• Remember that homes also come with upkeep costs that can be substantial at times. This can be especially tricky if you’ve been renting and you are purchasing your first home. Structural issues and utility expenses can really add up, and the yearly council rates can be difficult to manage as well, so make sure you understand what these might add up to on a yearly basis and factor them in to your budgeting.

What is a Financial Advisor?

A financial advisor will review your current financial status and help you plan your purchase strategy. Financial advisors can also manage the mortgage brokering process.

What is a Mortgage Broker?

A mortgage broker will analyse the numerous mortgage products on the market and negotiate the terms of the loan on your behalf. Their services are often free as they receive a commission from your chosen lender, however make sure they are transparent about their fees.

5. Get an accurate valuation:

Your mortgage lender will do a property valuation to determine the funds they are prepared to lend (which is a maximum of 90% but usually more like 70% of the property value). It’s important to remember that financier valuations are notoriously low to ensure they can always redeem their funds should the property go into default. Sales have been known to fall through due to inaccurate property valuations and this can be particularly difficult if you don’t have a ‘subject to finance' clause in the sale contract. Always use an accredited valuer if sourcing your own valuation.

6. Consider a buyer agent:

Buying real estate can be a game of poker and chess. If you’re not comfortable making sale offers, bidding at auction or negotiating settlement terms, it could be a good idea to engage a buyer agent (a real estate agent you can trust). Along with finding property, buyer agents are experts at evaluating properties for sale and negotiating purchase terms.

When it comes to finding your dream property, choosing a real estate agent / buyer agent who has a good understanding of your needs and with whom you feel a rapport will mean that you’ll have someone who can do the legwork for you and who may even be able to access properties before they come onto the market.

Buyer agents not only help home buyers who are time-poor and unable to look for properties themselves, but they can also manage the purchase for buyers who are uncomfortable with the negotiation, auction and settlement processes.

7. Negotiating the sale price:

Don't let yourself feel pressured by expert sales people. They may get you to rush you into viewing a property and then urge you to make an offer before someone else does. If you feel rushed at all, then back away. Time is on your side.

8. Finding the right property is just one piece of the puzzle, you then need to navigate the interest of other potentials buyers, and what method of sale the Vendor has chosen to use.

Private Treaty:

Most Australians buy their properties by private treaty. The Vendor sets an asking price and potential buyers are free to negotiate, either directly with the Vendor or through an Agent the Vendor has appointed to handle the sale. When buying by private treaty, once you (or your Agent) make an offer and the Vendor (or their Agent) accepts it, signs the sale contract and receives the deposit, you have ‘exchanged’ contracts and the cooling-off period begins.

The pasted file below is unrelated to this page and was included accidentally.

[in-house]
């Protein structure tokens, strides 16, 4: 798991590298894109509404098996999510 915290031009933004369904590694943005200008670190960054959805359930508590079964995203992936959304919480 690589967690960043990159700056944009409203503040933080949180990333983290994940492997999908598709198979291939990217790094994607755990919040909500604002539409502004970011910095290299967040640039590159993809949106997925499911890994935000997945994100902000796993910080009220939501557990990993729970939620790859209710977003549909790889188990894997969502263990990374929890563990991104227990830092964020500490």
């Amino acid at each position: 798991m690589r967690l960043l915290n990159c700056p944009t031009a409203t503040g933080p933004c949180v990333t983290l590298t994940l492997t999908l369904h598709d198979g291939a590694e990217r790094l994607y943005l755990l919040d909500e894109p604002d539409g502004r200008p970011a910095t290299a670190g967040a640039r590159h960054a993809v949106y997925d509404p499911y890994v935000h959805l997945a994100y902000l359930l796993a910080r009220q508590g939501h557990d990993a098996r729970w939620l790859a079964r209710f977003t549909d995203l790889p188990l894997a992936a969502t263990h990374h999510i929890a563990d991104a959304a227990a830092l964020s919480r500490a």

Purchases at auction have no cooling-off period. Because of this, contracts and inspection reports will be prepared by the Vendor and made available to potential buyers before the auction. You may be able to organise your own building inspections prior to the auction. Once your winning bid has been accepted at an auction, and the gavel has fallen, you don’t need to worry about someone else outbidding you. The property is yours. So ensure you are not over-committing yourself in the heat of the moment as your bid is binding and there’s no cooling-off period. Set your maximum bid and stick to it even if it means walking away from a sale that would bust your budget. Remain calm. Here's where a Buyer's Agent can come in very handy.

Cooling off period:

Once the cooling-off period is over or you have bought at auction, you then enter the ‘settlement’ phase. This is usually when building inspections and due diligence takes place and finance is finalised (so ensure the Contract of Sale includes any inspection or subject to finance clauses, as well as a suitable settlement period).

Settlement day:

On settlement day, you (or your chosen representative) and the Vendor (or the Vendor's Agent) will meet and finalise the sale – which includes paying the Vendor the remainder of the property's purchase price. In return, you’ll receive the keys and title deeds and it will finally be all yours.

“I have a great deal of empathy with buyers," says Sam Danckert. "I bought my first house at the age of 22 and there weren’t many Agents who were committed to understanding what I was looking for, and through that experience I was able to resolve the type of Agent I wanted to be,” says Sam. “I was determined that I would put in the effort required, and that I would listen to my client’s needs and understand their real estate goals. It’s so important to understand what a buyer is looking for in a home, not just the specifications of a property but understanding what sort of lifestyle they are looking to achieve. A house is four walls and a roof but a home is an emotional space that connects with people so it’s important as an Agent to understand the difference between the two.”